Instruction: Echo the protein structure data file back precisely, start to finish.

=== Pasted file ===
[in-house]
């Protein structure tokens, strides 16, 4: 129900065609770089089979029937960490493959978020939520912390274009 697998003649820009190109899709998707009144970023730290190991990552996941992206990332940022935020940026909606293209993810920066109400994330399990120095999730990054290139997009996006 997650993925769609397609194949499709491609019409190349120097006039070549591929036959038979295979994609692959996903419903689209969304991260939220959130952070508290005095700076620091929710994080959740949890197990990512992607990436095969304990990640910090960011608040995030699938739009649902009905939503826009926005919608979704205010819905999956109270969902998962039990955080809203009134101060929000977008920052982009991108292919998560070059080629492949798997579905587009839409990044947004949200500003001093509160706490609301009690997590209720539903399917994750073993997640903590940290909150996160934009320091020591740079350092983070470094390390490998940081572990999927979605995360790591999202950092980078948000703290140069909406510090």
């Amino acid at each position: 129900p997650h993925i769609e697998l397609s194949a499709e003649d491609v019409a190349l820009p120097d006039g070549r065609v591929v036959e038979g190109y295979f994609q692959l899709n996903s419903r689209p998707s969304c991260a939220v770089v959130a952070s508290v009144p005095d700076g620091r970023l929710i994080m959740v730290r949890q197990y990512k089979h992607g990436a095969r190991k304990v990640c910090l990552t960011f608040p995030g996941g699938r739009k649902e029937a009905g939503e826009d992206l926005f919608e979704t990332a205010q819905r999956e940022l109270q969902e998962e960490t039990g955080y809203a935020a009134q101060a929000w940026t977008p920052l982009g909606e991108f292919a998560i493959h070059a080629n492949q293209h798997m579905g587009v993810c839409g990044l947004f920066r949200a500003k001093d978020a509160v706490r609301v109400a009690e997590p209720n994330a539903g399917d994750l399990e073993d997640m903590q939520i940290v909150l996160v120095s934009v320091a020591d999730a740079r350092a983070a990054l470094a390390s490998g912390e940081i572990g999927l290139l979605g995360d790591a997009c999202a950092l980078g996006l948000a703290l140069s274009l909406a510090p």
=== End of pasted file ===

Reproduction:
[in-house]
């Protein structure tokens, strides 16, 4: 129900065609770089089979029937960490493959978020939520912390274009 697998003649820009190109899709998707009144970023730290190991990552996941992206990332940022935020940026909606293209993810920066109400994330399990120095999730990054290139997009996006 997650993925769609397609194949499709491609019409190349120097006039070549591929036959038979295979994609692959996903419903689209969304991260939220959130952070508290005095700076620091929710994080959740949890197990990512992607990436095969304990990640910090960011608040995030699938739009649902009905939503826009926005919608979704205010819905999956109270969902998962039990955080809203009134101060929000977008920052982009991108292919998560070059080629492949798997579905587009839409990044947004949200500003001093509160706490609301009690997590209720539903399917994750073993997640903590940290909150996160934009320091020591740079350092983070470094390390490998940081572990999927979605995360790591999202950092980078948000703290140069909406510090």
């Amino acid at each position: 129900p997650h993925i769609e697998l397609s194949a499709e003649d491609v019409a190349l820009p120097d006039g070549r065609v591929v036959e038979g190109y295979f994609q692959l899709n996903s419903r689209p998707s969304c991260a939220v770089v959130a952070s508290v009144p005095d700076g620091r970023l929710i994080m959740v730290r949890q197990y990512k089979h992607g990436a095969r190991k304990v990640c910090l990552t960011f608040p995030g996941g699938r739009k649902e029937a009905g939503e826009d992206l926005f919608e979704t990332a205010q819905r999956e940022l109270q969902e998962e960490t039990g955080y809203a935020a009134q101060a929000w940026t977008p920052l982009g909606e991108f292919a998560i493959h070059a080629n492949q293209h798997m579905g587009v993810c839409g990044l947004f920066r949200a500003k001093d978020a509160v706490r609301v109400a009690e997590p209720n994330a539903g399917d994750l399990e073993d997640m903590q939520i940290v909150l996160v120095s934009v320091a020591d999730a740079r350092a983070a990054l470094a390390s490998g912390e940081i572990g999927l290139l979605g995360d790591a997009c999202a950092l980078g996006l948000a703290l140069s274009l909406a510090p």